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T: 020 8508 7741

F: 020 8532 0168

E: daviddighton@loughtonclinic.org


MON-TUE & THU-FRI 9.30am-5pm


Registered by the Care Quality Commission No. 1-1-1725434

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  115 High Road


Essex IG10 4HJ

Tel: +44 (0) 20 8508 7741

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“Is it my heart, doctor?”


Chest pain can be a sign of coronary artery disease, where the arteries supplying blood to the heart itself, have ‘furred up’ and become narrowed.

This results not in chest pain, as such, but in a tight, compressing feeling - angina which is a tight band around the chest that comes on exercise or with a lot of hot and bothered emotion. Coming face to face with a tiger might do it!

In William Blake’s poem, ‘The Tiger ‘ he says- ‘what art could twist the sinews of thy heart?’. He is referring to the tiger’s heart, not the human heart but there is not a lot of difference!

True angina (as it is called) is a tight discomfort that comes predictably on walking a certain distance, at a certain pace. Eat Sunday lunch, go for a walk in the cold and have an argument with a friend while doing so - this is bound to bring it on.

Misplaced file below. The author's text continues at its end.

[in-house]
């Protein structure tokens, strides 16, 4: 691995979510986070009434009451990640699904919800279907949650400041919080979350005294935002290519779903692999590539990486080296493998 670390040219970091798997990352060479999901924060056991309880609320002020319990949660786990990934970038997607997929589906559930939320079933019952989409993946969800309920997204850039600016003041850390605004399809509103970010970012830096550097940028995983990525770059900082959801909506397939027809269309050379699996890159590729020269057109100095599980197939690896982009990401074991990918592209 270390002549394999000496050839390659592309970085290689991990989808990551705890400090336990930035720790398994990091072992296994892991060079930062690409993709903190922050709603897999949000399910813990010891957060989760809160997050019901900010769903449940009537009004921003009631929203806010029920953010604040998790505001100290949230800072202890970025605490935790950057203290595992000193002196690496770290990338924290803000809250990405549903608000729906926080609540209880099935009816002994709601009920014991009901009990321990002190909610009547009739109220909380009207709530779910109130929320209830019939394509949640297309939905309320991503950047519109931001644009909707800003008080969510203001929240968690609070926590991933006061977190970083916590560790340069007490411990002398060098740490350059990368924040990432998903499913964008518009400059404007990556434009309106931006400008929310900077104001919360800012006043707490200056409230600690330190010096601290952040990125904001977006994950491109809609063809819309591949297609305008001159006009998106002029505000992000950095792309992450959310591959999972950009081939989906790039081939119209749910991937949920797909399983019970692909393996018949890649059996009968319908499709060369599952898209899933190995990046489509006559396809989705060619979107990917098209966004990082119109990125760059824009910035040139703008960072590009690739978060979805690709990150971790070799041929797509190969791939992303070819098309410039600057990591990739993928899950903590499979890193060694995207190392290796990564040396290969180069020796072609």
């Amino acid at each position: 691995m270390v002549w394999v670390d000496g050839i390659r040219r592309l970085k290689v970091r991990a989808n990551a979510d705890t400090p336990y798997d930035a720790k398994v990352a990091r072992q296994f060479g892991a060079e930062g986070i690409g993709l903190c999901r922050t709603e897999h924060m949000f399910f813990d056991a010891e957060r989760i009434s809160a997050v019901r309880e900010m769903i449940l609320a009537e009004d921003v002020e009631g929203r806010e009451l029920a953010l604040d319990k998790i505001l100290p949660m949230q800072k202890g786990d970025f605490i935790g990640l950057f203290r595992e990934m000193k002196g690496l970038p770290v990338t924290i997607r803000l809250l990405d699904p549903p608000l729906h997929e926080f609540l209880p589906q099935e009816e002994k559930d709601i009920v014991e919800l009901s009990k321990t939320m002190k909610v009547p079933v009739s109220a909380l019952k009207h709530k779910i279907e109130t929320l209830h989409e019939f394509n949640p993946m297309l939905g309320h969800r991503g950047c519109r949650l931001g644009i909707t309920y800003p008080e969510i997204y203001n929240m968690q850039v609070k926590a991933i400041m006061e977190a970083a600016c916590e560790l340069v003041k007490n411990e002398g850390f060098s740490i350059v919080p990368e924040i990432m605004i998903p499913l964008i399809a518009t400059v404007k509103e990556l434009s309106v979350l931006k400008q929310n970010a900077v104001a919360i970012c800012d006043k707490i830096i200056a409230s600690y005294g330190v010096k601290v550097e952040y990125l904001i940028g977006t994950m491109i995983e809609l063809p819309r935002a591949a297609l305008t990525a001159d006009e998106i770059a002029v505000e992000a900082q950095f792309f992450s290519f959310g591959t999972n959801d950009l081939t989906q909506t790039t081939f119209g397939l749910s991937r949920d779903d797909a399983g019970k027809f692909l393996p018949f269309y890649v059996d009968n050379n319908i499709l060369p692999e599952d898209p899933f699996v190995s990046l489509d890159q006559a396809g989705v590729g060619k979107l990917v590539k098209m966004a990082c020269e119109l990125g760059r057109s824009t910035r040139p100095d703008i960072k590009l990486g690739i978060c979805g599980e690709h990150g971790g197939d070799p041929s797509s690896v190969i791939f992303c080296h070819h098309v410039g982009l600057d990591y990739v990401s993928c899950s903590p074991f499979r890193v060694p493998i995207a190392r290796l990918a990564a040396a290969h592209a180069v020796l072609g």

2 Key Points

If it hurts more when you breathe, it is unlikely to be coming from your heart. If it hurts more when you twist your torso around, it is unlikely to be your heart.

True heart pain is commonly central to the front of the chest, although, I have known it affect the neck, back and upper arms.

True heart pain can be ‘atypical’ - coming on at rest. This may occur due to artery spasm, or more likely due to a completely different cause such as gullet spasm.

An ECG at rest may not diagnose it. An exercise ECG and sometimes a 24h ECG are better. None of these is 100% diagnostic (85% at best) so other tests may be required. True angina is made much more likely by the presence of ‘furring’ in the neck arteries. Nearly every case of coronary artery disease will have ‘furring’ in places other than the heart. A heart perfusion scan and coronary arteriogram may be necessary for diagnosis.

Call us on 020 8508 7741 or e-mail daviddighton@loughtonclinic.org